Synopsis: A small-town marshal who hasn’t carried a gun since he left the Texas Rangers after a tragic shooting, must pick up his gun again to do battle with a gang of outlaw bikers that has invaded the town to pull off a brazen and violent heist.
Stars: Guy Pearce, Devon Sawa, Kelly Greyson, Barbie Blank, Michael Sirow, Dwayne Cameron, Michael Bellisario, Jacob Grodnik, John Lewis, Terence J. Rotolo
Director: York Alec Shackleton
Running Length: 91 minutes
TMMM Score: (2/10)
Review: It’s a sad truth but it used to be that you could often track the downward spiral of a Hollywood actor’s career. First they start moving from leading player to wise boss or estranged parent, then they’d write their autobiography dishing out gossip and would experience a career resurgence on television only to find themselves as novelty cameos hauled out in sitcoms and B and C level direct to DVD films. Now, that path is harder to follow because actors simply go where the work is and while some are smart enough to hold out for the right role no matter what, others are less discerning and that comes back to haunt them.
Take Guy Pearce as a great example. Here’s an actor that had a minor hot streak when he first appeared on the scene with 1997’s L.A. Confidential and 2000’s Memento. Though he worked steadily over the next two decades, he never made it to that confident A-list status so you’d find him in random roles such as back in 2008 when he appeared in Best Picture winner The Hurt Locker as well as Bedtime Stories which took home the Kid’s Choice Award for Favorite Movie. Just slightly over a year ago he had a major role in the divisive Mary Queen of Scots and late in 2019 played Ebeneezer Scrooge in a darkly twisted adaptation of A Christmas Carol for the BBC. So the actor clearly wasn’t hard up for work.
How to explain, then, just what Pearce is doing in Disturbing the Peace, a godawful cops and robbers cheapie? Throughout the film I kept thinking to myself, “three years ago he was in a movie directed by Ridley Scott (Alien: Covenant) and now he’s acting opposite an actor that can barely stop himself from looking into the camera.” This is one of those head-scratching watches where you can’t comprehend how a group of humans with functioning brains made something so poor, and then had the audacity to ask audiences to pay for the (dis)pleasure of sitting through 91 minutes of it. That it was reportedly made for $5 million dollars is shocking to me because I’ve seen movies made for far less look much more polished. Where did all that money go to?
Haunted by an incident from his past that resulted in his partner’s death, ex-Texas Ranger Jim Dillon (Pearce, Lawless) is now the prickly marshal of Horse Cave, KY who keeps to himself. Though he has a flirtatious relationship with the preacher’s daughter (Kelly Greyson), he’s a lone wolf that hasn’t touched a gun in the ten years since he left his former position. His resolve is put to the test when a group of hard-nosed bikers arrive in town and kick off their plan to hold up an armored car set to deliver a huge payload to the bank. Cleverly cutting the townspeople and law enforcement off from the outside world (no electricity or cell phone towers means no way to phone a friend), it’s just Dillon and his deputy (Michael Sirow) against a mass of ruthless thugs. Incidentally, we know they’re ruthless because they have names like Shovelhead, Pyro, Spider, Diesel, Jarhead, and Dirty Bob.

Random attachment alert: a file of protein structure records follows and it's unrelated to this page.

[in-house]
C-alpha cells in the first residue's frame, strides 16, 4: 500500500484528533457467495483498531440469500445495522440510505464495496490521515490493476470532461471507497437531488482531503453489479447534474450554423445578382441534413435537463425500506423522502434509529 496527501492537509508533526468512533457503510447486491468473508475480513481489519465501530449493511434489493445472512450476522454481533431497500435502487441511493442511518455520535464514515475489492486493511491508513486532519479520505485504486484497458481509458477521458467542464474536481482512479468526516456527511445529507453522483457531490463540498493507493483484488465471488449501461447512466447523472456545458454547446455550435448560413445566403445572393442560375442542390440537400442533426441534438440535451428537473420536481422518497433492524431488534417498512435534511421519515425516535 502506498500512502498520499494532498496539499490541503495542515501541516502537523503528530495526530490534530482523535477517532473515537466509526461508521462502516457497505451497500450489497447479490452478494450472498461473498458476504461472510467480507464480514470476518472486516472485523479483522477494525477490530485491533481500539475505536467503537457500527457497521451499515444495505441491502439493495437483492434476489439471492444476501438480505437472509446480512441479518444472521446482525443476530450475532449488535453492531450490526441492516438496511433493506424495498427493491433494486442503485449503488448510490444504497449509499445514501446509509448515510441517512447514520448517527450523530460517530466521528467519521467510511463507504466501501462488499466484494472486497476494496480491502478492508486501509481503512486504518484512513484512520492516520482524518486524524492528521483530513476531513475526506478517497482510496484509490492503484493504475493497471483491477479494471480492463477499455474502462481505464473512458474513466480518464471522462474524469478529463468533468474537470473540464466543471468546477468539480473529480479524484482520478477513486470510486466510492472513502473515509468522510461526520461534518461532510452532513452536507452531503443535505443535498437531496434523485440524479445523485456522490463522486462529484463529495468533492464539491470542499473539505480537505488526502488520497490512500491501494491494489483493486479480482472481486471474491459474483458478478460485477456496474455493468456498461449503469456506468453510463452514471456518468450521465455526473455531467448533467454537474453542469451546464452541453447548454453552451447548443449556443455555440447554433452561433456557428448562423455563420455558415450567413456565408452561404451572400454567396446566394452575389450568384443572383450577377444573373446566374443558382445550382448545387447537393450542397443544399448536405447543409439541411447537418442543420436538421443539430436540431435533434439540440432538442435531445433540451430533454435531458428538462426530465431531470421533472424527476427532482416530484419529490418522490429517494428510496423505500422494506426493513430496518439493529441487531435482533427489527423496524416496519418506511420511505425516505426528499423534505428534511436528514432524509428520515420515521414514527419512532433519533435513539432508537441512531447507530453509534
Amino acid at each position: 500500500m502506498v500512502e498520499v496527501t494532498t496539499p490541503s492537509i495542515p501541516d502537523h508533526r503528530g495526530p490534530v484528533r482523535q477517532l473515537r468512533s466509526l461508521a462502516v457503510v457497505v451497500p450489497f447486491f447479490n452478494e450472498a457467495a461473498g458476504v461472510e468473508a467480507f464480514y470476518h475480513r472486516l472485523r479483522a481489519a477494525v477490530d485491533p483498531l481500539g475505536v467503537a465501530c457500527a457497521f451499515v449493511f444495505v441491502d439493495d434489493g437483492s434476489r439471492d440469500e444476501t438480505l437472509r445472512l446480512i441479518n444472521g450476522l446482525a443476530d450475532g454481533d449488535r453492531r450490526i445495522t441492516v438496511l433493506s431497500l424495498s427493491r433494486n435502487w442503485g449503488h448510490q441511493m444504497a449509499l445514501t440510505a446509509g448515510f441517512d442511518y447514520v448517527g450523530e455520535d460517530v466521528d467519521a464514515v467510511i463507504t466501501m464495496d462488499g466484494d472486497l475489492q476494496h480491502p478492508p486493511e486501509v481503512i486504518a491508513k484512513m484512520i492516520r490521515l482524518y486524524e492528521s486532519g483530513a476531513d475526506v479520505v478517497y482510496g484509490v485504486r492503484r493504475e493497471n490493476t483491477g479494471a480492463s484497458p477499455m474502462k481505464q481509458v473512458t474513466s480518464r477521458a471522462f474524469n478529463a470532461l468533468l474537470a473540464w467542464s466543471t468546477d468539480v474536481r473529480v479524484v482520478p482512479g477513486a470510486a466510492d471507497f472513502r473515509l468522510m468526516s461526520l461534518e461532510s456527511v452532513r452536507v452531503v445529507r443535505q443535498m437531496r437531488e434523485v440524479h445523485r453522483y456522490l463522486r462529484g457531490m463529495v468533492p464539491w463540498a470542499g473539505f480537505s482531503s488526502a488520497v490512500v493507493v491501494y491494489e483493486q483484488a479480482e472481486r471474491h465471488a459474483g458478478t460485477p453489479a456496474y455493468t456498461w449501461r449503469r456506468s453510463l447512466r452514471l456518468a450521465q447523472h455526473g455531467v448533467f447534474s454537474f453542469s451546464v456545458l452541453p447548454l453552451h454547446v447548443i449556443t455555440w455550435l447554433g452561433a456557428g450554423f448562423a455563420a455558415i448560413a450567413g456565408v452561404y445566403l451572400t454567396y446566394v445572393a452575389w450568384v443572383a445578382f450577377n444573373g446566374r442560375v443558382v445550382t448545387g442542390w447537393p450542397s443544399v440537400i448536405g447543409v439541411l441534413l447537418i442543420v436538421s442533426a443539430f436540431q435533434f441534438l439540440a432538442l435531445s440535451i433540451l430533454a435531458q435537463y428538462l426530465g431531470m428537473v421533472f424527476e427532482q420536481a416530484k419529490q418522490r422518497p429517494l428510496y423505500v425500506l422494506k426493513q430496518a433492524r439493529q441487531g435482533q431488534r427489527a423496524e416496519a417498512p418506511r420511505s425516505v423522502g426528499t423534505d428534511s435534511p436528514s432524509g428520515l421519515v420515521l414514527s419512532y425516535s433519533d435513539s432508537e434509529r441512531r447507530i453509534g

The leader of the thugs is Diablo (Devon Sawa, who also produced) and he introduces himself with the most hysterical line I think I’ll hear in the entirety of 2020: “My name is Diablo. At least that’s what my friends call me…and my enemies.” Er, isn’t that everyone? I rewound it just to be sure I caught it. Bulked up and far removed from the teeny bopper image he’s remembered for, Sawa is going for the gold medal is neck vein popping, eye bulging, red faced fury and he largely won me over because unlike most of the rest of the cast he knows his way around acting in front of a camera. The same goes for Pearce who, for better or worse, gets the job done even if you kind of can’t believe he’s working in such an amateurish production. Actually, the one I liked best is Greyson as Pearce’s love interest and she’s the best butt-kicker of them all. While not entirely the best actor on the set, there’s something winning in the performance that fits with what’s happening onscreen, softening some of the awkward edges created by the directing and writing.
Director York Alec Shackleton is a former skateboarder turned director and working with Chuck Hustmyre Mad-Libs-esque script he has an eye for keeping the camera moving and setting up several interesting shots but doesn’t do much to rally anything from the supporting players. When the violence erupts and the town is essentially taken wholly hostage, areas that were once full of extras suddenly are reduced to a handful of people. When “the entire town” is corralled into a church it looks like there are about 12 women that reside there and all of them look extremely worried they left the oven on. At least they don’t have lines – several unfortunate souls who shall remain nameless were gifted with small parts and deliver their dialogue like they were ordering off of a fast food menu in a language they’d never spoken before.
So yes…2020 has produced it’s first true dog of a film and here I was thinking the remake of The Grudge was going to be the lowest the bar was to be set so early in the year. Obviously, if you are wanting a serious movie you need to pass Disturbing the Peace by and never ever look back but if you have 80-ish minutes to spare (the credits run an obscenely long 7 and a half minutes) and want to be truly bowled over with how shockingly inept this is, by all means have at it.